It’s a mystery. But is Richardson guilty of mystification? The enigmatic, where science hasn’t a lot to offer, has always been the proper dwelling place of art. The proper question is whether gnomic expressions, those that encourage, and even require, an audience to speculate about meaning, should be preferred to the vogue for art wherein the artist lectures the audience from research or demonstrates potentially superior knowledge, no matter that the goal may be to generate a sense of solidarity with enlightened viewers already in agreement. The wealth of diverting options available in today’s culture can lead to a sense of lost purpose—How can we think about pleasure when something may be dying?—and so make anything that doesn’t address emergencies like ecology and terrorism seem trifling. But then along comes the artist, afloat on the sea in her photograph that accompanies Every Now and Then I Fall Apart, her fragile-yet-intrepid raft of spliced-together buoyancy devices also seen rising and falling on the open waves in the video shot from a bird’s-eye view, and sooner or later the metaphor comes clear: water quite appropriately stands for the reality we pit ourselves against, and that challenges us in turn; and our beliefs, even in what we know, are also a “buoyancy device,” requiring regular examination, reflection, reconsideration.
It remains for each person to decide whether this is what Richardson evokes with her collection of “objects . . . carefully chosen both for their arbitrary meaning and their personal significance.” Suffice it for the critic to point out that she reaches all the way back in art to Surrealism, in prehistory to theories that early humans drifted about on the world’s waters, and in the dark of the gallery to faith that what feels confusing may be evidence that will lead to understanding.
|Picturing the Iconic . . . from page 1
But imagery takes precedent over medium in this exhibition. The first image to greet visitors, hanging on an introductory wall a few feet from KAC's entrance, is a print of the Statue of Liberty by Pop artist Roy Lichtenstein. Recent political events have reminded us of the negotiable power of such symbols. When the debate over Syrian refugees exploded after the terrorist attacks in Paris, Lady Liberty was held up as a symbol of our country’s long-standing welcoming of “poor huddled masses,” without distinction for country of origin. And she was invoked to refute those who demanded that, from places like Iraq and Syria, we only accept Christian refugees — as a recent book by Edward Berenson has pointed out, the Mother of Exiles was originally conceived as an Arab peasant: Frederic Auguste Bartholdi’s statue was designed as a lighthouse for the Suez Canal, and only became the goddess of liberty when that proposal failed.
As part of the same debate, a Virginia mayor recently cited the internment of American citizens of Japanese origins during World War II as a precedent for how we might deal with Middle Eastern refugees, and even American citizens of Middle Eastern origins. Roger Shimomura’s beguilingly simple painting “American Soldier” seems an appropriate response, both to the ignoble historic precedent cited by the mayor, and the intellectually suspect reasoning that would imprison tens of thousands for fear of a few. The acrylic painting is executed in a markedly flat manner, as if it could be a screenprint. The soldier of the title is decked out in a classic olive drab uniform and cap, and framed by a nondescript, dark background. He is bespectacled and smiling, the only clues about his identity the uniform and his facial features, which suggest an Asian background (Japanese, one assumes, based on the artist's surname). The uniform itself is the icon, transforming whoever inhabits it. Without it, the subject might have found himself in an internment camp, but wrapped in the symbolic cloth, he immediately becomes a patriot, "one of us."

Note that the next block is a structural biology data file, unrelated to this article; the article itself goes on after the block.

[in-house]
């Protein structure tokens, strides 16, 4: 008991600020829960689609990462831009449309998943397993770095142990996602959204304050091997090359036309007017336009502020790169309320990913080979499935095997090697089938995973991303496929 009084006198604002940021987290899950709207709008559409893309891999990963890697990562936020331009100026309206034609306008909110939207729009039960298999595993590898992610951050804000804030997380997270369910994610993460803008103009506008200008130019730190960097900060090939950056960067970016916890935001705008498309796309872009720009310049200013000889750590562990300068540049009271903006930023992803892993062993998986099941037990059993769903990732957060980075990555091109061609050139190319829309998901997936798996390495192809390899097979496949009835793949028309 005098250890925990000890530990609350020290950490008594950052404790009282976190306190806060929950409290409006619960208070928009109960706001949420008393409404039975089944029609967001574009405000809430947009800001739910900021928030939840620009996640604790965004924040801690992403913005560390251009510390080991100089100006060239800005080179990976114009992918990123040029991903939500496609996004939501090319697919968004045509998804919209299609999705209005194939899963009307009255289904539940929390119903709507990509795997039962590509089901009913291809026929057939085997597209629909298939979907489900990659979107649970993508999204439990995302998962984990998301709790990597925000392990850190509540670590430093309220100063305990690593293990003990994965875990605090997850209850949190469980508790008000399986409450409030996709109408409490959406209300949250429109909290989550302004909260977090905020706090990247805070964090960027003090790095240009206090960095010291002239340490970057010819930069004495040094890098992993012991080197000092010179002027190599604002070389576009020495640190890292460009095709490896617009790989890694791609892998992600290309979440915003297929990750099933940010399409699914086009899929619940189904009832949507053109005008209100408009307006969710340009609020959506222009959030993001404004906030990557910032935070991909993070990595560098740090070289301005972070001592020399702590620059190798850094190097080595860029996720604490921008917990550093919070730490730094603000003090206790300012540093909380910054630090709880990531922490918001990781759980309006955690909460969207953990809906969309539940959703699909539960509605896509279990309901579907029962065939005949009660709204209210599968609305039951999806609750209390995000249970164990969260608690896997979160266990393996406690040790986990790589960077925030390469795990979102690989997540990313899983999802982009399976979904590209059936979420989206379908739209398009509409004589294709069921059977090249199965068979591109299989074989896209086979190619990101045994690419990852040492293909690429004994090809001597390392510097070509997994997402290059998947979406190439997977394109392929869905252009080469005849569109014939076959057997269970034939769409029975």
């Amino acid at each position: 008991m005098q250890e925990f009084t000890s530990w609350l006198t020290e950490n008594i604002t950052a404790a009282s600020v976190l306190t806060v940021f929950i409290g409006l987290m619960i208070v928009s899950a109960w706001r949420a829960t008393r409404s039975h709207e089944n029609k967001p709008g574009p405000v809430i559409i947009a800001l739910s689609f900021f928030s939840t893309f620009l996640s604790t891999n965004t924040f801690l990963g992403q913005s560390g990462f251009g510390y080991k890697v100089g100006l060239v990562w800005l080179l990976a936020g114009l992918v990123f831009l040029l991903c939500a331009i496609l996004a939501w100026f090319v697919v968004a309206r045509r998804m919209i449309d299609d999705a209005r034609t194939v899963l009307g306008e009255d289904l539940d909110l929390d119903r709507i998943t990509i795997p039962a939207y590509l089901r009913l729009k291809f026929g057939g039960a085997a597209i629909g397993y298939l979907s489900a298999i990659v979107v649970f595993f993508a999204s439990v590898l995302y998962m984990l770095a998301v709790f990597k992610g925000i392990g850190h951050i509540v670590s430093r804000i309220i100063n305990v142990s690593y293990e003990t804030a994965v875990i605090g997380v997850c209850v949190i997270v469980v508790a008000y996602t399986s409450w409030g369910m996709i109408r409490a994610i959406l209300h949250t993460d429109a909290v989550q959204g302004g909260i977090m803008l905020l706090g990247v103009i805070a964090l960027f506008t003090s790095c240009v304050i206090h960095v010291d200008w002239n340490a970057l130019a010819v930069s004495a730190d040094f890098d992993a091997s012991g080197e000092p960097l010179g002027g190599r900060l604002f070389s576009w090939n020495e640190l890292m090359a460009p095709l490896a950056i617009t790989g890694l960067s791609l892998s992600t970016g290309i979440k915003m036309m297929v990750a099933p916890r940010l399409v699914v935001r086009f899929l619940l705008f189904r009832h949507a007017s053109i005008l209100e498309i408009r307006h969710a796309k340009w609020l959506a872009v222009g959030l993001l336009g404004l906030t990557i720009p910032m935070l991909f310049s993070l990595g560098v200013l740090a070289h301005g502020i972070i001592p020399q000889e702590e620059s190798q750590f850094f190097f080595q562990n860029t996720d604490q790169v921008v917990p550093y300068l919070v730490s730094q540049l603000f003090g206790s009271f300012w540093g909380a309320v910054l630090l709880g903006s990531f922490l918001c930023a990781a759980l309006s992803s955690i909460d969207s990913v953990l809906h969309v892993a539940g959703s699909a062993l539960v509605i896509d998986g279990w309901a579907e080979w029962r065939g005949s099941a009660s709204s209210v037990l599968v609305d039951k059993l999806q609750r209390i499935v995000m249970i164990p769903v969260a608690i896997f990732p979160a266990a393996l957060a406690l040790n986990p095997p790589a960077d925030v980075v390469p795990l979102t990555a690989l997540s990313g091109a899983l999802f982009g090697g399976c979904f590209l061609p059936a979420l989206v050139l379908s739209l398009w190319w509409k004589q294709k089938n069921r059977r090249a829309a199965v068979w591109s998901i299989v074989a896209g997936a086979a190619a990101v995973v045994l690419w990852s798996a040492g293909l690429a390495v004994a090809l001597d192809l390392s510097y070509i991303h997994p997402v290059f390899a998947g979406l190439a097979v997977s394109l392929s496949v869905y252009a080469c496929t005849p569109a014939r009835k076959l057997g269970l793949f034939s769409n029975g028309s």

An icon is an image imbued with power. The term originally comes from religious paintings, which some believe to have supernatural, intercessory powers, and which have been venerated for centuries by the faithful. They also were manipulated for centuries by the powerful. Politicians have always understood the power of the image, which is why ancient rulers emblazoned their effigy on their currencies: the magic aura of money became synonymous with the power of the ruler. In our own, democratic era, we think it good form to wait until a leader is safely in the grave before we put their face on bills or coins. And we feel a slight discomfort when a politician's image becomes too iconic. Think of Shepard Fairey's 2007 portrait of Barack Obama (a gold print of the Hope poster is here)— it was probably too effective a campaign image, becoming so iconic that it turned into fodder for Obama's opponents, who wanted to portray him as a dictator.